California’s new daily COVID-19 cases have been decreasing steadily since mid-August, as a second round of lockdowns was imposed to combat the spike in cases we saw mid-summer. The hot spots have also been shifting, and this map shows you how.
To see where the virus is spreading, we calculate the rate of new cases in each county, the number of cases reported in the previous 14 days per 10,000 residents, then track that data over time. The animated map shows how — and when — the coronavirus spread around California from April 1 through Sept. 18.
In early April, the virus was most prevalent in Bay Area and Southern California counties, then became more concentrated in Los Angeles and Imperial counties toward the end of the month, spurred by widespread community transmission. In May, the virus spread farther into the state, as large outbreaks at prisons caused spikes in Santa Barbara, Kings County, and elsewhere.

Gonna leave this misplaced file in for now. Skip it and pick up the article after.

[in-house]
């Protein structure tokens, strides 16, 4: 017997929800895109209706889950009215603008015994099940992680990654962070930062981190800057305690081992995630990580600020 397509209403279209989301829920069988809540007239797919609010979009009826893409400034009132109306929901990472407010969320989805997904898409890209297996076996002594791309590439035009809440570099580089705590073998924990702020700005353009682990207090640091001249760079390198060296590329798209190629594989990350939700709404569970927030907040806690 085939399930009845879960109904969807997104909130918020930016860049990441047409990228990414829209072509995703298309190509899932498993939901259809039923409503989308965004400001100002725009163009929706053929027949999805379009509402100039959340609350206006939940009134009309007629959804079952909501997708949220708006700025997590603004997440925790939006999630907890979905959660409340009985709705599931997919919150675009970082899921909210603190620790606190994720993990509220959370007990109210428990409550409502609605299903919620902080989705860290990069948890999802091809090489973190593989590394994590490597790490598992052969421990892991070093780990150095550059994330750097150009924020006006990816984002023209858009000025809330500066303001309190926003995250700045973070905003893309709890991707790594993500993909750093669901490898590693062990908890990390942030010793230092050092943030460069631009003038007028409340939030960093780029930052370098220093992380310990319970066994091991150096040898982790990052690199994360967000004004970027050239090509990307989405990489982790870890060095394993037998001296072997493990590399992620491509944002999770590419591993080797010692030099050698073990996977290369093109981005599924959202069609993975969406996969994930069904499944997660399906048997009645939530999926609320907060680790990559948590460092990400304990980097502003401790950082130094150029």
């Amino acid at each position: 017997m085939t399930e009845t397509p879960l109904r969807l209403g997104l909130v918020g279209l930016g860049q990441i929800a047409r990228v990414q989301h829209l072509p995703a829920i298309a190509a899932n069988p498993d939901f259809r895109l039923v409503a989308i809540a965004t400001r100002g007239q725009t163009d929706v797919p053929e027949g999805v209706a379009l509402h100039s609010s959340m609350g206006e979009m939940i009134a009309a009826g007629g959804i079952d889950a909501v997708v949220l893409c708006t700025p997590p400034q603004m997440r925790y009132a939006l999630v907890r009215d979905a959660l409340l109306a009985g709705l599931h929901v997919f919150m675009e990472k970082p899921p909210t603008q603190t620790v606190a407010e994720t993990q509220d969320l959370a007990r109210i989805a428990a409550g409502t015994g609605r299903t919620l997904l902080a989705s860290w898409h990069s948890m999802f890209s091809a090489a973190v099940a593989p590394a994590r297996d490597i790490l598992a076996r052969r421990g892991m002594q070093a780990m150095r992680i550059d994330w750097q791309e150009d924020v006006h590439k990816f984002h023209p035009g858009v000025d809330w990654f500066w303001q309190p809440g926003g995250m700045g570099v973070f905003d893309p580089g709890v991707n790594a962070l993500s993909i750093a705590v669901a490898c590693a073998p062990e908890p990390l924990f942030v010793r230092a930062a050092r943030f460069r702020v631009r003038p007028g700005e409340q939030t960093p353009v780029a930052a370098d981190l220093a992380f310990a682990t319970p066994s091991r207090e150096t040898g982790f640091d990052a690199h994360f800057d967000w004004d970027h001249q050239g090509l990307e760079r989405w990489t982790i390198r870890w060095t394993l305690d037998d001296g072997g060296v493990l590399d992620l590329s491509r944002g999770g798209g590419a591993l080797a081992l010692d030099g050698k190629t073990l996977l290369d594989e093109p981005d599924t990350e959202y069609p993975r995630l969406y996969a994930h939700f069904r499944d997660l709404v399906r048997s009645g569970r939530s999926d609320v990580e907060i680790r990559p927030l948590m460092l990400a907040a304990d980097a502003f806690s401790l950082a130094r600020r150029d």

In June, the virus took a stronger hold in many parts of Southern California, following Memorial Day festivities, and increasingly in farmworker communities in the Central Valley. It continued to spread quickly from late June through the middle of July. Then, with new restrictions in place, new cases held steady at around 8,000 daily for nearly two months. Now cases have been on the decline for the past month.
The map suggests California’s early stay-at-home order likely spared the state from the early exponential growth seen in places like Italy and New York. But cases shot up this summer after restrictions eased, then more recently have been decreasing as the clamps went back on.
Now we wait to see if new cases will continue to decrease, maintain their current low rate, or start to spike again.
Source: Orange County Register